JWM: I agree. And like my mother, you were way ahead of your time. What was the inspiration for the first edition of your book, The Complete Book of Juicing, back in 1992?

Dr. Murray: In 1992 there was a tremendous renaissance in the appreciation of fresh fruit and vegetable juice in promoting health. It was really the result of infomercials touting new juicer technologies. My goal in writing the first edition was to use it as a platform to educate people on the factual benefits of drinking fresh fruit and vegetable juice as opposed to the unsubstantiated overstated benefits that were flying around at the time.

JWM: You recently released a revised edition, The Complete Book of Juicing, Revised and Updated: Your Delicious Guide to Youthful Vitality. How pertinent is it for today’s deteriorating lifestyle habits?

Dr. Murray: Gaining the benefits of drinking fresh fruit and vegetable juice is even more important today than it was 20 years ago. The reason for the update of the book is to deal with the explosion of new information on the important healing and health benefits produced by the simple incorporation of drinking fresh juice into a person’s daily habits.

JWM: Cynics aside, over the last three decades, have you seen a growing inclination/awareness/adoption toward alternative medicine? Do you feel social connectedness is a major contributor to this?

Dr. Murray: There has definitely been a tremendous increase in the awareness of many aspects of what is now considered alternative medicine. In fact, in the last 30 years we have seen the acceptance of many truths that were self-evident back then, but were widely argued against by conventional medicine.

JWM: For example?

Dr. Murray: First of all, the notion that dietary factors were the major determinants of many forms of cancer was viewed as being unfounded from a scientific perspective. Now that link is irrefutable, and the link between diet and many other health conditions is also much better understood today than it was then. The health food industry has been the incubator for many changes in our popular culture. For instance, 30 years ago who outside of the health food industry would have heard of probiotics, antioxidants, gluten, omega-3 fatty acids, glucosamine, and herbs like ginkgo biloba?

JWM: I think there are a lot of explanations for the enlightenment of the consumer toward natural health and natural products. But at the end of the day, I don’t think the awareness is the result of some huge advertising campaign. People are actually experiencing positive results from natural medicine and spreading the word to their family and friends. And that’s a good thing. That being said, any final pearls of wisdom for the benefit of Intent readers, so they, too can become Better Than Before?

Dr. Murray: There is no single magic bullet for turning your life and your health around. It requires focusing on all areas of your life. Each component has a powerful effect on the whole system. And, it goes beyond a health-promoting diet and lifestyle. It also requires being a guardian of your attitude and self-talk in order to program yourself to be more positive, adaptable, and committed to life. I do believe that there is a purpose to our lives, and taking care of our body, mind, and spirit is critical in achieving that purpose. So, we need to be very good to ourselves and those around us.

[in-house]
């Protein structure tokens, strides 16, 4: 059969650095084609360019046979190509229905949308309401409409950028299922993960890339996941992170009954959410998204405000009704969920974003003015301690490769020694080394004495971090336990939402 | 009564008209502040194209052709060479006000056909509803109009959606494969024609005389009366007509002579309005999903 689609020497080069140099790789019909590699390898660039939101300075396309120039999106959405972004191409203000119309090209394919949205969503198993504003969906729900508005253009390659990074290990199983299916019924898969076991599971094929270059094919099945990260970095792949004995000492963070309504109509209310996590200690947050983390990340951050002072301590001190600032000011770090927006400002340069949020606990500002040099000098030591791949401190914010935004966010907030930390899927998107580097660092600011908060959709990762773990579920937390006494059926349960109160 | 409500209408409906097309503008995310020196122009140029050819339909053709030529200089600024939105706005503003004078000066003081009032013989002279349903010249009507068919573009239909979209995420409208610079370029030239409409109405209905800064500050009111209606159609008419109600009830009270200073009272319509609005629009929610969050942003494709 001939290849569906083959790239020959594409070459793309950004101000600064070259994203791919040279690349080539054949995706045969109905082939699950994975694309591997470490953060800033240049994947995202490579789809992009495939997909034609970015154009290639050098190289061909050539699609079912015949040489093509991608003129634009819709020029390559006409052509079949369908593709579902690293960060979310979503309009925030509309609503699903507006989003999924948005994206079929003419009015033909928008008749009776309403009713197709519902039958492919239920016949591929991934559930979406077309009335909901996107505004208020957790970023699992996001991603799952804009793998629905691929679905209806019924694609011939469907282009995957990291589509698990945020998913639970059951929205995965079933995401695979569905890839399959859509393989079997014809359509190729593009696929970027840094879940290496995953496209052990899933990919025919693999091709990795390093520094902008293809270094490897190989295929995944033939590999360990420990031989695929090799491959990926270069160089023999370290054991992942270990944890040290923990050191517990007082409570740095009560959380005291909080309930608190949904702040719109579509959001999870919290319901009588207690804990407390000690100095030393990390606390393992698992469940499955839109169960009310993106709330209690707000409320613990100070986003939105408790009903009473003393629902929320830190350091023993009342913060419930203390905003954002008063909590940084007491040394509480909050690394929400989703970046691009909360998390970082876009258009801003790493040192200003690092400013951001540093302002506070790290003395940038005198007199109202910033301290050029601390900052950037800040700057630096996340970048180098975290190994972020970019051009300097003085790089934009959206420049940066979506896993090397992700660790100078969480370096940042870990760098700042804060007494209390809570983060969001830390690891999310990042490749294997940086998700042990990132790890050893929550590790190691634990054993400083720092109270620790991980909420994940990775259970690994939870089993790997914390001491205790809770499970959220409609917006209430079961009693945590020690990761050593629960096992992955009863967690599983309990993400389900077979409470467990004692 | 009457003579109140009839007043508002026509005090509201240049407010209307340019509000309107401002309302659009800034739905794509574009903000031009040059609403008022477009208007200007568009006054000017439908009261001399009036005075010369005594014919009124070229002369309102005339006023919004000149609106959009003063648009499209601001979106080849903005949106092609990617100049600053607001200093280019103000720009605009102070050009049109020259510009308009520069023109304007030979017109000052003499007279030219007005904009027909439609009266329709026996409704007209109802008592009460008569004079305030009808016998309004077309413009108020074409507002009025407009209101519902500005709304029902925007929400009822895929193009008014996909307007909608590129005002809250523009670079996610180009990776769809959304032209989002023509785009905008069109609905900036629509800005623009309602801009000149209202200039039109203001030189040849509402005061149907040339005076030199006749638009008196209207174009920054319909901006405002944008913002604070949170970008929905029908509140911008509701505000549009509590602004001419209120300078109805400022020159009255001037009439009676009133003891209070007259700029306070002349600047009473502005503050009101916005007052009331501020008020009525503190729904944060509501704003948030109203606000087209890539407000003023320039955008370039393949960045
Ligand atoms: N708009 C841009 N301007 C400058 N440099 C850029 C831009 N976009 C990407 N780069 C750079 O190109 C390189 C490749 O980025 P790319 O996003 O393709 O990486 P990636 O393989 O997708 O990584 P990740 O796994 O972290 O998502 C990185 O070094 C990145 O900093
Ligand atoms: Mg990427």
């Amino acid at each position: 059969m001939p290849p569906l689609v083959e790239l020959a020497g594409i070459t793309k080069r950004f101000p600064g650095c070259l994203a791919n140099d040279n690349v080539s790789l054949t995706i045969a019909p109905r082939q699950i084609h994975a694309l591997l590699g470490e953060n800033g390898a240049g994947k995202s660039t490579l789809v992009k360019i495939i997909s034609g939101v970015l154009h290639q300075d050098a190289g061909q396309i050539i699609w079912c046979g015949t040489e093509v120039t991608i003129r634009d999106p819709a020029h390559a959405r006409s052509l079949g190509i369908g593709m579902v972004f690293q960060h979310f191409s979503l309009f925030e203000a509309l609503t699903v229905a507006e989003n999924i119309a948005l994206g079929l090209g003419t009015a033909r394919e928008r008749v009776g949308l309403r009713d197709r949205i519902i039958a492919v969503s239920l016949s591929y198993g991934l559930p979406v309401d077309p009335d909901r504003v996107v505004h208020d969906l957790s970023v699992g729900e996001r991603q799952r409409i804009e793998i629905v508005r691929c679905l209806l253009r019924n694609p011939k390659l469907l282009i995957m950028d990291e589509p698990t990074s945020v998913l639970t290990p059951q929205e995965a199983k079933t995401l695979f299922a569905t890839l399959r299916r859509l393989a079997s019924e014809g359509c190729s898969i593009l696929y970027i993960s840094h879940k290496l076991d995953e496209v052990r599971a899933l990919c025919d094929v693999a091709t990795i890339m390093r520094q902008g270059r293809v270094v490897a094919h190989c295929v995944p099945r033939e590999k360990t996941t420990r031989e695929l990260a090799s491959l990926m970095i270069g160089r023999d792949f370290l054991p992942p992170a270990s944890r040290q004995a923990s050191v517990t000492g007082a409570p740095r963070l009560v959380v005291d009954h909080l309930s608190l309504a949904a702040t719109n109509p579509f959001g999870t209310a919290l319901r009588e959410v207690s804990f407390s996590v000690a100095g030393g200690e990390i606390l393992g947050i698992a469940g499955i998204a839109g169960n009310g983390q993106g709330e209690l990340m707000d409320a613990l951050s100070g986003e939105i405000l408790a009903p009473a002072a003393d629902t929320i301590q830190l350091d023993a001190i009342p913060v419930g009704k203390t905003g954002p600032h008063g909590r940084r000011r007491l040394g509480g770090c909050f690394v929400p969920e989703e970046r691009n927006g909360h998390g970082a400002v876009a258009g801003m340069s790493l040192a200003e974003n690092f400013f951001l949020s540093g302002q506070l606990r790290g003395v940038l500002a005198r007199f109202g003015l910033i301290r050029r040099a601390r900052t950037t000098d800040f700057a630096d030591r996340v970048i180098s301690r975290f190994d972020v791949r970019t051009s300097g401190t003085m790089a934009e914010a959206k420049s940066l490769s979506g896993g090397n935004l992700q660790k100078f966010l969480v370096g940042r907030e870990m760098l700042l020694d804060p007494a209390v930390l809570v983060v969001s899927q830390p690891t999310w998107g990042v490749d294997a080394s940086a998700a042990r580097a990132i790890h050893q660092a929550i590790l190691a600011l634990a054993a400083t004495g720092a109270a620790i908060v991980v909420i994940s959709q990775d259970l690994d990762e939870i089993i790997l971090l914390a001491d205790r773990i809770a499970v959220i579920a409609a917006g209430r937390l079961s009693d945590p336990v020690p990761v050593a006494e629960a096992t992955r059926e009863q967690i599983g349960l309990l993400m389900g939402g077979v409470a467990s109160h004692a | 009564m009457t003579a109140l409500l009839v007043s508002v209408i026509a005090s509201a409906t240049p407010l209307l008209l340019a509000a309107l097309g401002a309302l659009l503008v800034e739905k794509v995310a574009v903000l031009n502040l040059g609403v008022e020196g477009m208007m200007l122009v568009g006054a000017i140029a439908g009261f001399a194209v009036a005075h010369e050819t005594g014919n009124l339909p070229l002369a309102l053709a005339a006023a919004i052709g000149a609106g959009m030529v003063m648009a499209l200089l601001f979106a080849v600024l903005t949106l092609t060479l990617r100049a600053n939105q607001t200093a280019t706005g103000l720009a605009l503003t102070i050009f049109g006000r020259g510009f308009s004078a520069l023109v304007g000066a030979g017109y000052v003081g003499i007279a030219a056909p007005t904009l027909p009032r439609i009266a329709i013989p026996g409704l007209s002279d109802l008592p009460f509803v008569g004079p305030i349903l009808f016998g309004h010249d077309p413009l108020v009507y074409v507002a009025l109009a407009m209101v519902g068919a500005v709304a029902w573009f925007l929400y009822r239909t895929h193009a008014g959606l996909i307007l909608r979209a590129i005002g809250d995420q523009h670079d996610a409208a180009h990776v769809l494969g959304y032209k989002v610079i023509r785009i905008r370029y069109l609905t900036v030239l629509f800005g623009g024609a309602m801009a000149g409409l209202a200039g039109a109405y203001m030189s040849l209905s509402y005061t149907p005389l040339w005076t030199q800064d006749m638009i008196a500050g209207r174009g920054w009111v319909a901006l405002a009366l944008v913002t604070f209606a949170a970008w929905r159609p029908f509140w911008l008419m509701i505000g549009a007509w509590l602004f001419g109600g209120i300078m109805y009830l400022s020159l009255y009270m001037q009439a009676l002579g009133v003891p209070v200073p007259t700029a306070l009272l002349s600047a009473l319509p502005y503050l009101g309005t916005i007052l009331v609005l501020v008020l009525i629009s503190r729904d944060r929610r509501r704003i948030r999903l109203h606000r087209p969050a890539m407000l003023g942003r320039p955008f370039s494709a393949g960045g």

photo by: Food Thinkers

Better Than Before: A Hypochondriac Discovers von Willebrand Disease

 von Willebrand DiseaseThe worst thing you can tell a hypochondriac such as myself, is that there is another illness out there waiting to be experienced. Case in point: The little-known bleeding disorder, von Willebrand Disease (vWD). While it sounds like something you can only catch from effete German aristocrats, it is, in fact, named after Erik Adolf von Willebrand, a Finnish pediatrician who first discovered it in 1926. And the only reason I am writing about it now, is that it turns out that I know someone who actually suffers from it, and she recently described her symptoms to me. (Note: When innocents start doing this and my husband, The Lawyer, is present, he desperately, tries to stop them before I personally start to manifest the symptoms!) Amazingly, it is remarkably common – if not well understood – and by some estimates, affects as many as 1 in 100 people. A genetic disorder, it is non gender-specific, meaning men and women are afflicted equally. Most cases, though, go undiagnosed because the symptoms tend to be very mild.

In order to find out more about vWD, I consulted with the specialty-trained clinicians in the Express Scripts Bleeding Disorder Therapeutic Resource Center, offered through Accredo, who have disease-specific expertise. They help patients understand and manage their condition and treatments. In other words, they are good for me to get to know. (Both the experts and the treatments, that is!)

Here is what Leslie Oygar, a clinical nurse liaison in the TRC, tells me:

Von Willebrand factor (vWf) is one of the key components of the process that helps blood clot. It is produced in the bone marrow and the lining of the blood vessels, where it is also stored. In 99% of us, VWf is released into the blood when an injury occurs and works with platelets to start the clotting process, which ultimately stops the bleeding. If the supplies of vWf are inadequate, it can result in uncontrollable, or poorly controlled, bleeding.

There are three types of vWD. Fortunately, a vast majority –roughly 75% – of patients have Type 1. These patients typically experience less severe symptoms. Type 2 is caused by a qualitative dysfunction of the vWf. There’s enough clotting factor but it does not function the way it should. Type 3 is the most serious, and rarest, of vWD. These patients have a a severe deficiency of clotting factors, and experience significant bleeding –including joint bleeding. Type 3 requires treatment with an intravenous clotting factor containing vWF.

Now for the scary part as far as I’m concerned! That would be the actual symptoms. According to Oygar, these can range widely depending on the person’s gender and type of vWD.